Friday, February 29, 2008

Men in Trees

I started watching the show when it first came on. My first reaction was not an impressed one, but then I kept watching because I was home and it was on and it was far more interesting than whatever reality show it was scheduled against. Then it started to grow on me, and not just because I'm secretly in love with Alaska.

Last semester, my schedule kept me away from the TV when it was on, but now I'm catching up. I like being able to watch TV shows in rapid succession, it highlights things I wouldn't have noticed watching the episodes one at a time.

Mostly, these past couple of days, I've been struck by two things: characters and plot. You want archetypes? Men in Trees has got loads of 'em. Last night, I couldn't help but notice one in particular.

Ben is a character who's near and dear to my heart because he's a bartender/bar owner. He's also a nicely drawn bartender archetype-type character. I'm most impressed because it took me so long to notice what the writers were doing. In many episodes he's the one behind the bar who's subtly getting into everybody's business and acting as a foil for a number of the characters. As the show goes on, they develop this really great dynamic between him and Jack. Ben is the one who points out, to Jack, what the audience knows. Ben is the one who gives the "hey man, pay attention" talks.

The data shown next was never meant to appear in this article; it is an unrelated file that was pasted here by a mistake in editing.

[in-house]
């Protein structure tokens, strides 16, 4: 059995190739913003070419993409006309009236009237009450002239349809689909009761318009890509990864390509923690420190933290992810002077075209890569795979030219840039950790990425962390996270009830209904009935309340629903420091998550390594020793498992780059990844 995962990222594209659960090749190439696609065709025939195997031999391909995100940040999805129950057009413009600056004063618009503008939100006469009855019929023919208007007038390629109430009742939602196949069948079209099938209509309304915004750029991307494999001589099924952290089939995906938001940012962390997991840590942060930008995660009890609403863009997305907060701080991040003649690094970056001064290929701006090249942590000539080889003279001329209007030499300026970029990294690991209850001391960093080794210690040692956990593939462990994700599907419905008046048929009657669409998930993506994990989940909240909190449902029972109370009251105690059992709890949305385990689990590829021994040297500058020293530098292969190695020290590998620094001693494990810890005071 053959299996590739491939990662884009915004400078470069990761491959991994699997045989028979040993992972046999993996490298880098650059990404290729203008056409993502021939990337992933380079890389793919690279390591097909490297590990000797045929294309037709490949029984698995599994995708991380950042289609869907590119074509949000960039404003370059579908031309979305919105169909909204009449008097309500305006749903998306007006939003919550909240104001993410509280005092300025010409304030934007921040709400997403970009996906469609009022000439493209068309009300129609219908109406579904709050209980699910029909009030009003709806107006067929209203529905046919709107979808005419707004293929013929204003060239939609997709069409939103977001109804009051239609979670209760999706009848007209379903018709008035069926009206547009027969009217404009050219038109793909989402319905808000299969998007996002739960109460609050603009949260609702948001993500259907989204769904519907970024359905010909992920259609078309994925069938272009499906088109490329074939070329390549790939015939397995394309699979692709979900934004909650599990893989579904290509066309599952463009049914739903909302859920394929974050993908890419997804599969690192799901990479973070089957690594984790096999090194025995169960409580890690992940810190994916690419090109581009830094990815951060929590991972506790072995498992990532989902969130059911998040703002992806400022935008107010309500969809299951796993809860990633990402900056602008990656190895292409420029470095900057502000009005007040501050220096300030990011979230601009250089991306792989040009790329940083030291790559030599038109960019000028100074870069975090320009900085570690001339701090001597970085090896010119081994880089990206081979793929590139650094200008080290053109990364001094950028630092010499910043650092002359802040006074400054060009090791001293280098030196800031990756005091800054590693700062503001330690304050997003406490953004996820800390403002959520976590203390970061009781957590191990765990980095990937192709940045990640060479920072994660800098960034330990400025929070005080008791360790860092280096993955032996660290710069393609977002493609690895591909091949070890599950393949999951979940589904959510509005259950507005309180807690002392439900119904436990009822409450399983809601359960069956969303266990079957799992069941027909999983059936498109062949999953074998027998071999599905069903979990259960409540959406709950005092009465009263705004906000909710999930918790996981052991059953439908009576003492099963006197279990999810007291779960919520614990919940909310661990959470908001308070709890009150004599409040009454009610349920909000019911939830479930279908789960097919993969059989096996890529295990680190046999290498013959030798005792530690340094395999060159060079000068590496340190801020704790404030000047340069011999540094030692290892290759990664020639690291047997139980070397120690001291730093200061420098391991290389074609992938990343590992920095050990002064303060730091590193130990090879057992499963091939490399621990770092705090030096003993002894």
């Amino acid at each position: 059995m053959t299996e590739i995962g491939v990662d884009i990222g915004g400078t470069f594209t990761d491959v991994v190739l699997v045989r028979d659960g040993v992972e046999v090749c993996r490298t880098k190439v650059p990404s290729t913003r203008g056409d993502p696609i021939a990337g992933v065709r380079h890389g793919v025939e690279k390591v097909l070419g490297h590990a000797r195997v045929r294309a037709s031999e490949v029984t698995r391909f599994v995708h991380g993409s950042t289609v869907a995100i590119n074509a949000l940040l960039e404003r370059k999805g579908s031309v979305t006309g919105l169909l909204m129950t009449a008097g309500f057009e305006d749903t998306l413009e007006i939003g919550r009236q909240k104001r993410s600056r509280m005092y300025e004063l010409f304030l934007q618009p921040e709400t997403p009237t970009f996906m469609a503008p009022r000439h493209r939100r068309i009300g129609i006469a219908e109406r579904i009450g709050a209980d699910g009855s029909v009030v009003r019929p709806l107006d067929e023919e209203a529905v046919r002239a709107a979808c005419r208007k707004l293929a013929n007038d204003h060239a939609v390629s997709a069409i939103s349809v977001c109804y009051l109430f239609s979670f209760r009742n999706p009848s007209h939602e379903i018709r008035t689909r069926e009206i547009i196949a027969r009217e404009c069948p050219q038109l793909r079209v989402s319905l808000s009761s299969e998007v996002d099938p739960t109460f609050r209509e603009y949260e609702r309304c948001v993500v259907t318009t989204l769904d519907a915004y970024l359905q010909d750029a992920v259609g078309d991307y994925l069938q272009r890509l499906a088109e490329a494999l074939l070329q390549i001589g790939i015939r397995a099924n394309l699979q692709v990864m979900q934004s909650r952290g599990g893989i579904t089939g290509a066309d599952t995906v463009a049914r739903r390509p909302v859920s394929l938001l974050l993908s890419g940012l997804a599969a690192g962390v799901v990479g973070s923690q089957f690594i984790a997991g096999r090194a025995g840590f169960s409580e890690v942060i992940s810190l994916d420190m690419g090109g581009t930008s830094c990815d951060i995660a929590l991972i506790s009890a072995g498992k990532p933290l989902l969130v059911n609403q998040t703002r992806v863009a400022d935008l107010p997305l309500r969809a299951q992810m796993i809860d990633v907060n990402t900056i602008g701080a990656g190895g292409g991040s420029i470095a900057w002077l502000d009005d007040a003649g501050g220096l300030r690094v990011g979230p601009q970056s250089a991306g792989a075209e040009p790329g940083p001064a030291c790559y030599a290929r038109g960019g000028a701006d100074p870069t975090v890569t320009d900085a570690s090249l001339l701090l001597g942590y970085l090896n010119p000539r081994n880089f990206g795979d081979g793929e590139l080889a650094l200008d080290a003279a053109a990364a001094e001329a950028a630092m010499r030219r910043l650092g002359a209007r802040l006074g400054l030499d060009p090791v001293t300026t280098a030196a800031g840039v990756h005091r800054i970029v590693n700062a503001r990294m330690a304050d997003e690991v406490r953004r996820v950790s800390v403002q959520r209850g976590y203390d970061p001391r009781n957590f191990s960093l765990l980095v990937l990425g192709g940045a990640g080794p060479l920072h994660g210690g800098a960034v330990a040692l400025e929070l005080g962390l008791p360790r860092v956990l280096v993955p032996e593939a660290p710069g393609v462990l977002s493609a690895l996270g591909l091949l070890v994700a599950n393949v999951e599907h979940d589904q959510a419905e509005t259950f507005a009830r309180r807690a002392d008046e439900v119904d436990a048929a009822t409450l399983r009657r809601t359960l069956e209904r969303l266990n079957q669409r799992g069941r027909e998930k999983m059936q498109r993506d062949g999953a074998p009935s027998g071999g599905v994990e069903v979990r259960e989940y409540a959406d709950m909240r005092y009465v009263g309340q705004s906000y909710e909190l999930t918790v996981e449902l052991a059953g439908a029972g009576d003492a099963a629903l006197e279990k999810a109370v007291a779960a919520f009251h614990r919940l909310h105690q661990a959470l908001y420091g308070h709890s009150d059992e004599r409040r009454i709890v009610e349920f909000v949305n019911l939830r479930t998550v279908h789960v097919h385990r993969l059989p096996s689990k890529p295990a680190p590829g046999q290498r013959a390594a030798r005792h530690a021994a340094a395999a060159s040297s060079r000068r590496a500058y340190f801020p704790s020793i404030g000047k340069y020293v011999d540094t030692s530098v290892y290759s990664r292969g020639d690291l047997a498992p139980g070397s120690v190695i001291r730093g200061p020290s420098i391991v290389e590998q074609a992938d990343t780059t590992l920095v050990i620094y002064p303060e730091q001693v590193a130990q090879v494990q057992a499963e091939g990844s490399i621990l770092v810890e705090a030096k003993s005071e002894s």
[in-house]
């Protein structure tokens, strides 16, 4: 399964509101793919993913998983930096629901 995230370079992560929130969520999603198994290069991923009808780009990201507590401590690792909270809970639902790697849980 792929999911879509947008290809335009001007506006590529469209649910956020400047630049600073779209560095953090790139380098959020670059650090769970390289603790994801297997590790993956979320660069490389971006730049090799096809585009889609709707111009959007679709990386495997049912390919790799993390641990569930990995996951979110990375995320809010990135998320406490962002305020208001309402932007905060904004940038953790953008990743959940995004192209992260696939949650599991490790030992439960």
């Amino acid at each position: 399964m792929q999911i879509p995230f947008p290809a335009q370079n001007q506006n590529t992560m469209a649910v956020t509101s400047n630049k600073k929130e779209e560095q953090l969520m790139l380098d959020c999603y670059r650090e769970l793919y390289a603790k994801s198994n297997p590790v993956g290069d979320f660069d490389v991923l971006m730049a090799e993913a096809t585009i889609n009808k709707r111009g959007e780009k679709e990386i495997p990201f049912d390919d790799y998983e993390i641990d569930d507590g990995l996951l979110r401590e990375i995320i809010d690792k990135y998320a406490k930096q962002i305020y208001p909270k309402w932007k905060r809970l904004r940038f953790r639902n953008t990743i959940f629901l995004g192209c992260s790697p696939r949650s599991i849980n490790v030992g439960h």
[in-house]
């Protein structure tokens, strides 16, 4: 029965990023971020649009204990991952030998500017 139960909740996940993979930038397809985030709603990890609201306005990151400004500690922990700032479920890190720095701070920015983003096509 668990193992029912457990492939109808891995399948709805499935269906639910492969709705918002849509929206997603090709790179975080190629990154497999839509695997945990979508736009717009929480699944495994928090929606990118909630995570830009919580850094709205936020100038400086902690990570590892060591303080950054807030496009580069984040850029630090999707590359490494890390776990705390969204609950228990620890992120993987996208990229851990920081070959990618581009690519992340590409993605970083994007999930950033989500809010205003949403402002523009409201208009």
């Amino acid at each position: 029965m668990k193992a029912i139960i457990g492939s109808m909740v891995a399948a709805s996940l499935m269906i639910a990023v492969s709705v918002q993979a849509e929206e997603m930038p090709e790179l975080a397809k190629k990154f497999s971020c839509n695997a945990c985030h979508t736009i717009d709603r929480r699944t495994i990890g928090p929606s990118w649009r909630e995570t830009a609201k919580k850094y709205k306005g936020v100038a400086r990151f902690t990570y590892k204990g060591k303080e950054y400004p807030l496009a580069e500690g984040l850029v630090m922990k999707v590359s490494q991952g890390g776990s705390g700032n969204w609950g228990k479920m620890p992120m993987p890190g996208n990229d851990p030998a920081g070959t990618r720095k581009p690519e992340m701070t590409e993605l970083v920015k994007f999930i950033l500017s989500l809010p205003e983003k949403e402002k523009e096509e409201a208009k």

Also, as the one who runs the one bar in the tiny Alaskan town, he's automatically a character who often fulfills the role of host in terms of bringing people together. His bar is something of a refuge (literally, even, in one episode) and sooner or later, everyone it town winds up there. For the sake of the show and getting plots moving, The Chieftain is essential. It's easy to see, from a writing perspective, why the bar and Ben exist. However, it's also easy to forget about the man behind the curtain and just have fun with the story.

Plotwise - they do a good job of building up relationships and making them unique. So, even when I realized they had two simultaneous love-triangle stories going on, I also realized that making that choice wasn't just a matter of laziness and that there were some interesting things going on by having the simultaneous plots. Cool.

So, while the show does certain things that are fairly easy to see why they were done and where they're going, the writers do a good enough job that the transparency doesn't bother me.

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